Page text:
Value investors are always hunting for high-quality companies that are trading at bargain prices. So which stocks do we think they would find attractive today? We asked that question to a team of investors, and they highlighted e.l.f. Beauty (NYSE:ELF)Best Buy (NYSE:BBY), and Ulta Beauty (NASDAQ:ULTA)

Letters held up by many hands to spell the word discount

Image source: Getty Images.

Beauty is in the eye of the beholder

Rich Duprey (e.l.f. Beauty): Despite beating top-line Wall Street estimates, e.l.f. Beauty was battered following a report by analysts at Jefferies that said Hispanic customers weren't buying as much makeup this year as they had in the past, and around 24% of e.lf.'s customer base is Hispanic. The possible reason for the lack of spending was said to be fears over immigration policy.

The spending portion seems to be in agreement with findings by Nielsen that although Hispanic consumers have increased their so-called fast-moving consumer-goods spending by 0.6% this year, sales in beauty care were down year to date, as they also were in dairy, meat, and general merchandise. e.l.f. Beauty's stock dropped 16% in one day and is down 40% from its 52-week high.

The market seems to have missed the other part of the Jefferies analyst note that said this was probably just a temporary aberration and could translate into higher sales later in the year. e.l.f. itself reiterated its outlook that it expects to see strong sales for the rest of the year, as well as expansion in gross margin.

With its shares depressed and analysts still anticipating it will be able to grow earnings at a 25% clip annually for the next five years, this is a value stock that wise investors may want to pick up.

Retail at a discount

Demitri Kalogeropoulos (Best Buy): Best Buy shares are up sharply this year, yet the stock still looks like a relative value. It sports a price-to-earnings ratio below 15, compared with 24 for the broader market.

Yes, this retailer is exposed to major risks around a contracting industry. There's also the threat of price-based competition from online merchants to worry about. However, the business is holding up well through that disruption. Best Buy's recent quarterly report showed healthy growth trends, both in store and online, as comparable-store sales gains jumped to a 5% pace that implies rising market share. 

Investors shouldn't count on seeing such a high rate of growth continue. This past quarter's figures probably benefited from the closing of a key competitor, hhgregg, and it's possible that the same trends will sink Best Buy, too.

There's no evidence of that yet, though. Instead, the company in late August raised its full-year comps outlook to 4% from the prior 2.5% target. CEO Hubert Joly and his executive team are optimistic that consumer demand for tech products will stay healthy, especially over the coming months as innovative new devices hit the market in preparation for the holiday season. That's a volatile time for any retailer, but Best Buy has a good shot at making it through the holiday quarter with solid growth momentum, healthy finances, and an improving market position.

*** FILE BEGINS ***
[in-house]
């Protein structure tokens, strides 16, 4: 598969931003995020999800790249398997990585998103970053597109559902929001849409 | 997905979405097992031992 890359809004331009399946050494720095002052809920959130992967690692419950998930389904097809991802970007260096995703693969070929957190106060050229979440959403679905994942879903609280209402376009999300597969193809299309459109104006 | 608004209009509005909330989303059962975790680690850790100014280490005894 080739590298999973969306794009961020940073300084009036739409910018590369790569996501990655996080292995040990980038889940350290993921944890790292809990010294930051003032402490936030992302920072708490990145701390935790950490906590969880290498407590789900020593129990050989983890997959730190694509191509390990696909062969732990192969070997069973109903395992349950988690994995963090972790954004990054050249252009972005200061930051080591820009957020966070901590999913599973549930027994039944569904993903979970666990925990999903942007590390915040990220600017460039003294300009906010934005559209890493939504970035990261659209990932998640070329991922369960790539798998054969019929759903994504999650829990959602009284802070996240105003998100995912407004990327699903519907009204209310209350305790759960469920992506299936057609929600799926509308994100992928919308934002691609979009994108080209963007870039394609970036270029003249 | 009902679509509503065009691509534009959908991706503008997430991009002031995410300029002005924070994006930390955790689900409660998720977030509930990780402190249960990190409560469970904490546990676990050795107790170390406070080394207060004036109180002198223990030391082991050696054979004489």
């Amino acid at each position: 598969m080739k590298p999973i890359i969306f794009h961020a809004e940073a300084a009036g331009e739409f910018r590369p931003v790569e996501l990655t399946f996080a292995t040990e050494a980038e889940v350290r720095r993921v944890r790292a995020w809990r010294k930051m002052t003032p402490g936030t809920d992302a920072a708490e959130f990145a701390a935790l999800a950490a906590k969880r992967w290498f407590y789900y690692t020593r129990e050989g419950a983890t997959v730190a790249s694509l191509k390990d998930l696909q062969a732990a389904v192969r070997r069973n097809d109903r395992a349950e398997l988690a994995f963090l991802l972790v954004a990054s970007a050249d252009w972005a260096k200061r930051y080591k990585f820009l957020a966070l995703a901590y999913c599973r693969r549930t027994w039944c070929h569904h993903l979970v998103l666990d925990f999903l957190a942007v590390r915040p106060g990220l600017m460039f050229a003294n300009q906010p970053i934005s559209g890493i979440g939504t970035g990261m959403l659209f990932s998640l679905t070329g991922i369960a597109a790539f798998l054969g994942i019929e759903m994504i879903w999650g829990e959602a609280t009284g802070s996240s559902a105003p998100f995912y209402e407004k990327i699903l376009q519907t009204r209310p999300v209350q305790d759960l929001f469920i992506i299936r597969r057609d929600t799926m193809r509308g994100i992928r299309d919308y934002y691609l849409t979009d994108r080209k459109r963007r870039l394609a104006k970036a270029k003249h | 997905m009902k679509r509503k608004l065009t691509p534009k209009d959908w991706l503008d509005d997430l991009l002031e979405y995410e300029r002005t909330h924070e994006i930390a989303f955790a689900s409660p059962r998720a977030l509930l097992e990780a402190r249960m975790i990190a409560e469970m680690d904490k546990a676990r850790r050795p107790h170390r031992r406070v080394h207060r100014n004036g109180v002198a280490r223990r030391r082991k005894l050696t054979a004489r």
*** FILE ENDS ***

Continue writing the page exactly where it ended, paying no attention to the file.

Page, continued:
A growth stock at a value price

Brian Feroldi (Ulta Beauty): Imagine a retail stock that just reported the following results:

  • Sales up 21%, beating analysts' estimates. 
  • Earnings per share up 27%, beating expectations.
  • E-commerce sales up 72%.
  • Same-store sales growth of 12%.
  • Gross margins on the rise.
  • A decrease in shares outstanding.

What would you expect to happen to the company's stock following this report? Believe it or not, Ulta Beauty just reported these fantastic numbers and its stock promptly fell by 10%. What's even more amazing is that its shares were already trading near a 52-week low before the drop.

What can explain the disconnect? While there are a few possible explanations for the fall, the most likely answer is that Wall Street is worried about increasing competition. Companies including Macy's, Wal-Mart, and even Amazon.com are looking to step up their game in the luxury beauty market, which threatens to slow Ulta's growth trajectory. Traders seem to be taking a shoot-first, ask-questions-later approach to Ulta's stock.

While it would be a mistake to ignore the competition, I believe Ulta's results prove that the company is capable of holding its own in an intensely competitive marketplace. What's more, there is still plenty of room left for store growth in the U.S. -- to say nothing of the international opportunity -- and many consumers like to sample beauty products in person before giving them a try. When combined with the company's in-store salon services, which can't be replicated online, I'm confident that Ulta's long-term story is still very much intact.

With shares now trading around 23 times forward earnings, Ulta is a great growth stock trading at a reasonable price. That makes right now a great time for growth-focused investors to consider getting in.

Brian Feroldi owns shares of Amazon. Demitrios Kalogeropoulos has no position in any of the stocks mentioned. Rich Duprey has no position in any of the stocks mentioned. The Motley Fool owns shares of and recommends Amazon and Ulta Beauty. The Motley Fool recommends e.l.f. Beauty, Inc. The Motley Fool has a disclosure policy.